North American VS Foreign Blues Music?
Sat Oct 6 16:01:32 EDT 2007
A bit of New Orleans musical history on this subject that some might find
In 1884 New Orleans held the World's Industrial and Cotton Centennial
Exposition. Mexico was the largest exhibitor at the exposition and brought
with them 130 musicians. Most stayed in the city after the fair ended and they
were a staple of the entertainment out at the West End venues on Lake
Pontchartrain for many years. There were many bands at the time the featured
Mexican musicians that had stayed in the city. Later, as Jim Crow took hold in
New Orleans, many of the Mexican musicians left and many New Orleans musicans
left with them. I have been told by Connie Atkinson, editor of the late NOLA
music magazine, "Wavelength", and now director of the Midlo Center at UNO ,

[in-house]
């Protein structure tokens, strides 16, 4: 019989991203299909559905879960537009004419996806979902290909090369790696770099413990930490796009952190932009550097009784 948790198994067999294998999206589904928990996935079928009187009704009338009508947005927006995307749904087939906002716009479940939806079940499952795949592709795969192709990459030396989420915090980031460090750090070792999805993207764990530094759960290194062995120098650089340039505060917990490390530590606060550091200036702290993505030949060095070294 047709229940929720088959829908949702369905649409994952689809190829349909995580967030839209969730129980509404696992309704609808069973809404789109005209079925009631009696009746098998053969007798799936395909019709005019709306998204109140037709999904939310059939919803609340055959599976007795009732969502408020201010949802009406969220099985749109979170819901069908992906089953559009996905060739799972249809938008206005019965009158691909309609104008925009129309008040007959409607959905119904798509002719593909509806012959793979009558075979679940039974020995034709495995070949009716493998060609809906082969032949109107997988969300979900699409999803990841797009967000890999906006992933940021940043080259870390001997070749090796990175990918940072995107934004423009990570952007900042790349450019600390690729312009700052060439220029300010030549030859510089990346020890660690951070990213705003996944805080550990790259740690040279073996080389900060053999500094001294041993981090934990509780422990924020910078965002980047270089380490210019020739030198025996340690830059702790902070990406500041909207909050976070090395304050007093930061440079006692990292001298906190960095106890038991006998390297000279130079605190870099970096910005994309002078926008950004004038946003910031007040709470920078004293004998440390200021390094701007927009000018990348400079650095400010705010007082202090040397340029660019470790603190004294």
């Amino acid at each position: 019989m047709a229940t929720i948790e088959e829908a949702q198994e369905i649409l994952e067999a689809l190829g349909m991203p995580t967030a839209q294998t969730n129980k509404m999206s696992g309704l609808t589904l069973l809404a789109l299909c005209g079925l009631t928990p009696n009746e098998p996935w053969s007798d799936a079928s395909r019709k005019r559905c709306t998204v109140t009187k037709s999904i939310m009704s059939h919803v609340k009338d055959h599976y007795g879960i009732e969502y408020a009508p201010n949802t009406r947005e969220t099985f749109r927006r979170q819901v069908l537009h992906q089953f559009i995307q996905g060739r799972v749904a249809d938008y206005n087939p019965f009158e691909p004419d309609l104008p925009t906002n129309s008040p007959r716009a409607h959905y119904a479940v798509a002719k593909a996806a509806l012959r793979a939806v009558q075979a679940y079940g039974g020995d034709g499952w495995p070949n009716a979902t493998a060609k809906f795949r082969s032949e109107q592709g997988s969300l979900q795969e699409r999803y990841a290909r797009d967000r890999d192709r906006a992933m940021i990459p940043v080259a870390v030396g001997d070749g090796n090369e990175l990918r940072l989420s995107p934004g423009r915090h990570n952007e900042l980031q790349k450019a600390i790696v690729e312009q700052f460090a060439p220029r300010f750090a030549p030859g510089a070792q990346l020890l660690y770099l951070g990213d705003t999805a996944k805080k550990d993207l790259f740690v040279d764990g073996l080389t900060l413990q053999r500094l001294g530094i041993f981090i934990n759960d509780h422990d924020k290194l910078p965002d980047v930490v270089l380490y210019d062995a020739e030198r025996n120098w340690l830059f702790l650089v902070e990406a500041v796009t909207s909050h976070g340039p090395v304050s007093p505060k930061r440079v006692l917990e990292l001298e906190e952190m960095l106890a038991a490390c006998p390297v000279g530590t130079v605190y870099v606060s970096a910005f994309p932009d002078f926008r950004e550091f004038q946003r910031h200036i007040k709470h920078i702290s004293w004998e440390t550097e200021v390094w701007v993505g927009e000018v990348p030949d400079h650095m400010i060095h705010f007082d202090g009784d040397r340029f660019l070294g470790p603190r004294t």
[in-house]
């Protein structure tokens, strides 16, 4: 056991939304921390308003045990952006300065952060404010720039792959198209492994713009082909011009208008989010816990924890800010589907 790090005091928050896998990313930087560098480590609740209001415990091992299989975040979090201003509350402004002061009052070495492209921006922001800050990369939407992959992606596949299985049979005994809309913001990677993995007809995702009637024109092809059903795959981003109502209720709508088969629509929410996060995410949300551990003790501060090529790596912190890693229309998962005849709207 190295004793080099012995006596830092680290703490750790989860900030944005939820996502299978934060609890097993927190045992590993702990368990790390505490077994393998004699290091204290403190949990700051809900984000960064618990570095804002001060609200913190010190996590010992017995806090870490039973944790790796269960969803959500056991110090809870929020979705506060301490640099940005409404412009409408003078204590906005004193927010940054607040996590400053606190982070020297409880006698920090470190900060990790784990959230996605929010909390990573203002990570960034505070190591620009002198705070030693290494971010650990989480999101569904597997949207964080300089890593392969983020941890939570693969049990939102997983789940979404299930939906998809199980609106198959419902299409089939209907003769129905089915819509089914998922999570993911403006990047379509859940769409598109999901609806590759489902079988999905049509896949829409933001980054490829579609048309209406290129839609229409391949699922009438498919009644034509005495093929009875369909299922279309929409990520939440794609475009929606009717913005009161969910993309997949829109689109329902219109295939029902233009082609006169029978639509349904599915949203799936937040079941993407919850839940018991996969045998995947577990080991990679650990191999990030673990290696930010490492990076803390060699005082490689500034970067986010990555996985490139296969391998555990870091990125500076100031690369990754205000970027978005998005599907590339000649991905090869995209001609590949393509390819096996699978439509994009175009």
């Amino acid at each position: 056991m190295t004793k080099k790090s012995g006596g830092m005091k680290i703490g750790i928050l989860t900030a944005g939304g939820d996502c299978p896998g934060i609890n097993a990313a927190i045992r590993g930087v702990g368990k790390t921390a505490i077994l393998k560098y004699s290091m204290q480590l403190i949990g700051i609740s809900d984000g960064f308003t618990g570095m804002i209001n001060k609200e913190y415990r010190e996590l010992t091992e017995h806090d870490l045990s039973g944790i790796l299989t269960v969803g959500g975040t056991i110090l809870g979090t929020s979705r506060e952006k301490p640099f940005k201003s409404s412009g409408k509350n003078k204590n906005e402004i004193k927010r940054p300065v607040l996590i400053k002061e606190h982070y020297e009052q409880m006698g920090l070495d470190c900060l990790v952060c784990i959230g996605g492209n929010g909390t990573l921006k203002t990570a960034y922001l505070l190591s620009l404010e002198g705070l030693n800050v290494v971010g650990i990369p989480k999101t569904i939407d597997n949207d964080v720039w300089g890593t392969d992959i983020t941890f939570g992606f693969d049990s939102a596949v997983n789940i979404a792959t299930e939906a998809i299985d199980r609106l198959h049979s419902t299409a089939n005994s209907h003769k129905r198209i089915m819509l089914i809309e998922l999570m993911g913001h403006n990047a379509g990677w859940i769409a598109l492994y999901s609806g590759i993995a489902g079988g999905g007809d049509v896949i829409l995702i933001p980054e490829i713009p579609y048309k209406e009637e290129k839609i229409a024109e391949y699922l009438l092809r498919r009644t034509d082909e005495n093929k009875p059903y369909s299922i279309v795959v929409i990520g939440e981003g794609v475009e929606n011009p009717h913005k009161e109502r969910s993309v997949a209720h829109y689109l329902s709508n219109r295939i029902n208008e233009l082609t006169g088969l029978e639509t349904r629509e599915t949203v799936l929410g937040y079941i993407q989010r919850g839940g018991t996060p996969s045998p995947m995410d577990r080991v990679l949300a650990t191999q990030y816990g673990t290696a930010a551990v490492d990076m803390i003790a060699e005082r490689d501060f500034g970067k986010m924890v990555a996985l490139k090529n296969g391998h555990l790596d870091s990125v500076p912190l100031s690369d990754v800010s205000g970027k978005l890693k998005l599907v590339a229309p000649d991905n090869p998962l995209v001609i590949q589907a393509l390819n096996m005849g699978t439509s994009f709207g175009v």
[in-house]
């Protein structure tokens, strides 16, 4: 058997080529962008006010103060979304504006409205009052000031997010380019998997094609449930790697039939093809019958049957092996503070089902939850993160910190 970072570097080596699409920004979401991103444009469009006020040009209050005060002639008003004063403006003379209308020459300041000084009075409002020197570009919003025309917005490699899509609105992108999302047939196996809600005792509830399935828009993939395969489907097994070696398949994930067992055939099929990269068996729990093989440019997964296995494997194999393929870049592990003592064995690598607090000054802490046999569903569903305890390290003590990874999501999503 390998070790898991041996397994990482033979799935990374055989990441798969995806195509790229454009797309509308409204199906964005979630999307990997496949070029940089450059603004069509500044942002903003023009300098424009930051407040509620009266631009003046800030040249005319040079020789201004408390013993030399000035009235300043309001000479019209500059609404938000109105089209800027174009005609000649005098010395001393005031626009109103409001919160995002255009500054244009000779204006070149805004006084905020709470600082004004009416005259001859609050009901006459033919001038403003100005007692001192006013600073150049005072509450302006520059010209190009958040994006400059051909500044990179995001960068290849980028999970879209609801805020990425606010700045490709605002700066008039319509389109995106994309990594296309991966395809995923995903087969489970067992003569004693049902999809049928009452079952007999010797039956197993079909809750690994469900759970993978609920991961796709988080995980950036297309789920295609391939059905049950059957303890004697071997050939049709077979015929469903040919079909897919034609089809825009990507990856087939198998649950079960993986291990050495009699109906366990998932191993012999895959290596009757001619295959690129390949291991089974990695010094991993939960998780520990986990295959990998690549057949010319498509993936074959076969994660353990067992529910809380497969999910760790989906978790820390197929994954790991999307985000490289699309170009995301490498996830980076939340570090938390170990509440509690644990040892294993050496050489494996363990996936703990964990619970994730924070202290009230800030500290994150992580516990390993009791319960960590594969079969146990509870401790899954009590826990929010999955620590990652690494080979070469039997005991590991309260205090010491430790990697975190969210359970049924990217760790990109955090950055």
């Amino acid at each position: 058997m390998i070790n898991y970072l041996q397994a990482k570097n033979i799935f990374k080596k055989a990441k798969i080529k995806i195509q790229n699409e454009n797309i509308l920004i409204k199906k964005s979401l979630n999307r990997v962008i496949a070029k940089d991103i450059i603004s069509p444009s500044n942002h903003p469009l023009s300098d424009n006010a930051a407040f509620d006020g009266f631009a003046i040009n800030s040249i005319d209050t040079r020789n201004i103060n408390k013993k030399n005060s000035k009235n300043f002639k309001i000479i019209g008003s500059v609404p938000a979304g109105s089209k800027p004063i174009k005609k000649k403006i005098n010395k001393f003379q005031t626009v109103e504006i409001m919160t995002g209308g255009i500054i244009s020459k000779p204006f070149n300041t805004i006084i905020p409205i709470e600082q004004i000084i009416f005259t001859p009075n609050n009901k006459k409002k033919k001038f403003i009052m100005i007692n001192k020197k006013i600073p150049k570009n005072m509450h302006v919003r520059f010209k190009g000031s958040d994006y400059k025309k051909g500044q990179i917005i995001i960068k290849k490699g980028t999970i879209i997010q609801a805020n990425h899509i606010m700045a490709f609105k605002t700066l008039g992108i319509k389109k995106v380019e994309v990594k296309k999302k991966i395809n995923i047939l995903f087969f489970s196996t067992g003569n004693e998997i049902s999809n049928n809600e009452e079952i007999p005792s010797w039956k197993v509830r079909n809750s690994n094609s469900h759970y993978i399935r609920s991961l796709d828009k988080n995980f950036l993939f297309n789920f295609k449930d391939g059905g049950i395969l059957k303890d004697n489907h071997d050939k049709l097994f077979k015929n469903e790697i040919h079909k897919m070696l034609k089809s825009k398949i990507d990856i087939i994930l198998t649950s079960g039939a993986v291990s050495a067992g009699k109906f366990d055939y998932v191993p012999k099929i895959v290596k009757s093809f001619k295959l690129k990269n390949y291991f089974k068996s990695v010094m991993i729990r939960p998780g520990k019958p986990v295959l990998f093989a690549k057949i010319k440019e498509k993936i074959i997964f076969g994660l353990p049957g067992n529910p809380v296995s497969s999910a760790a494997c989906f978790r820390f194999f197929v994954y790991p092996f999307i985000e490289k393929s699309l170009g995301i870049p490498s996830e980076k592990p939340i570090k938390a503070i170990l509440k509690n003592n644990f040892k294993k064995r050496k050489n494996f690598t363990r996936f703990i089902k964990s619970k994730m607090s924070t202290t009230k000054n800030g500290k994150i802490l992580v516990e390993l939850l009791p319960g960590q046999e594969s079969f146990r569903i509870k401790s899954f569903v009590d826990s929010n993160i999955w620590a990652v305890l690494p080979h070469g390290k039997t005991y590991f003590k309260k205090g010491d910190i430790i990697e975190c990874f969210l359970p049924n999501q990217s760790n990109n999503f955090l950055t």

that apparently takes considerable pride in its New Orleans connnection and the
folks that are decendents of these musicians.
The prevailing thought on all this is that Mexican musicians added a vitality
to the scene in New Orleans and then in turn, New Orleans musicians did the
same down in Mexico........perhaps a lesson for contemporary America to
consider.......especially within the current immigration debate....
And when I went with Deacon John to Mexico City for a few dates back in '99, I
was amazed at how so many there knew about American blues - not so much Robert
Johnson, but Elmore James was a source of considerable fascination there. If I
understood correctly he did some tours there. When Deac did "Shake Your Money
Maker" he changed the words to 'Shake your peso maker..."
Michael Huggins <email@example.com> wrote:
>You'd have to learn their language... to survive. Gringos (coming to=20
>live there) are less welcome there than illegal immigrants here.
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